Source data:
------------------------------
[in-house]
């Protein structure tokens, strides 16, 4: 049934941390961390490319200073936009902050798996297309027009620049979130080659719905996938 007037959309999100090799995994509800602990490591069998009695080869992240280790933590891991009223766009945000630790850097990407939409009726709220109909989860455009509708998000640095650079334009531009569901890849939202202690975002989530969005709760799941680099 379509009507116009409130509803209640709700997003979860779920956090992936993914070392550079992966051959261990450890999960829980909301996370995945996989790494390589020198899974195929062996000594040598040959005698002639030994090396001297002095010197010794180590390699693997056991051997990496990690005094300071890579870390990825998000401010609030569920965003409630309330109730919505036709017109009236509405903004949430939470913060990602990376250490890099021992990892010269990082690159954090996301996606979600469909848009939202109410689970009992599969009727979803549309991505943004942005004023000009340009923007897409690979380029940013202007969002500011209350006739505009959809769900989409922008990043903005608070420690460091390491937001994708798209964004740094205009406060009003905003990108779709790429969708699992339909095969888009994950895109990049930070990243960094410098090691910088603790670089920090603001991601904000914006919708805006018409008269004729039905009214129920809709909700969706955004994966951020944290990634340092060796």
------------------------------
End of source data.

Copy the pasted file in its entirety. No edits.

[in-house]
């Protein structure tokens, strides 16, 4: 049934941390961390490319200073936009902050798996297309027009620049979130080659719905996938 007037959309999100090799995994509800602990490591069998009695080869992240280790933590891991009223766009945000630790850097990407939409009726709220109909989860455009509708998000640095650079334009531009569901890849939202202690975002989530969005709760799941680099 379509009507116009409130509803209640709700997003979860779920956090992936993914070392550079992966051959261990450890999960829980909301996370995945996989790494390589020198899974195929062996000594040598040959005698002639030994090396001297002095010197010794180590390699693997056991051997990496990690005094300071890579870390990825998000401010609030569920965003409630309330109730919505036709017109009236509405903004949430939470913060990602990376250490890099021992990892010269990082690159954090996301996606979600469909848009939202109410689970009992599969009727979803549309991505943004942005004023000009340009923007897409690979380029940013202007969002500011209350006739505009959809769900989409922008990043903005608070420690460091390491937001994708798209964004740094205009406060009003905003990108779709790429969708699992339909095969888009994950895109990049930070990243960094410098090691910088603790670089920090603001991601904000914006919708805006018409008269004729039905009214129920809709909700969706955004994966951020944290990634340092060796």